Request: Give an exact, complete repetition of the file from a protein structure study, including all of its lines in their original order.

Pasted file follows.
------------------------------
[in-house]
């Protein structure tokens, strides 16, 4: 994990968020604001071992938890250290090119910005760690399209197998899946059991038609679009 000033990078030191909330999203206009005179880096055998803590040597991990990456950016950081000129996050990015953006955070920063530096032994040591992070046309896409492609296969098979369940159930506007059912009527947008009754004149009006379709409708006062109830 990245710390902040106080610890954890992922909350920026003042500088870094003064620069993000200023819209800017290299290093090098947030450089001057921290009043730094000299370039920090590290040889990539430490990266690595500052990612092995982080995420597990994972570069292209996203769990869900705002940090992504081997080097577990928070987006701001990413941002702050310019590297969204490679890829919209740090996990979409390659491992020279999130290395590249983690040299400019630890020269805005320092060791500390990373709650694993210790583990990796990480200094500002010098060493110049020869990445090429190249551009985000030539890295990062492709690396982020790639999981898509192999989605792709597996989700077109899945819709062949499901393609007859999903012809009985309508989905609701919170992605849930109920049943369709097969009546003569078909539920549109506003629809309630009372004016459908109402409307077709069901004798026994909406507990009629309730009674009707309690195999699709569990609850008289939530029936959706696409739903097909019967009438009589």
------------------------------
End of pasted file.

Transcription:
[in-house]
């Protein structure tokens, strides 16, 4: 994990968020604001071992938890250290090119910005760690399209197998899946059991038609679009 000033990078030191909330999203206009005179880096055998803590040597991990990456950016950081000129996050990015953006955070920063530096032994040591992070046309896409492609296969098979369940159930506007059912009527947008009754004149009006379709409708006062109830 990245710390902040106080610890954890992922909350920026003042500088870094003064620069993000200023819209800017290299290093090098947030450089001057921290009043730094000299370039920090590290040889990539430490990266690595500052990612092995982080995420597990994972570069292209996203769990869900705002940090992504081997080097577990928070987006701001990413941002702050310019590297969204490679890829919209740090996990979409390659491992020279999130290395590249983690040299400019630890020269805005320092060791500390990373709650694993210790583990990796990480200094500002010098060493110049020869990445090429190249551009985000030539890295990062492709690396982020790639999981898509192999989605792709597996989700077109899945819709062949499901393609007859999903012809009985309508989905609701919170992605849930109920049943369709097969009546003569078909539920549109506003629809309630009372004016459908109402409307077709069901004798026994909406507990009629309730009674009707309690195999699709569990609850008289939530029936959706696409739903097909019967009438009589």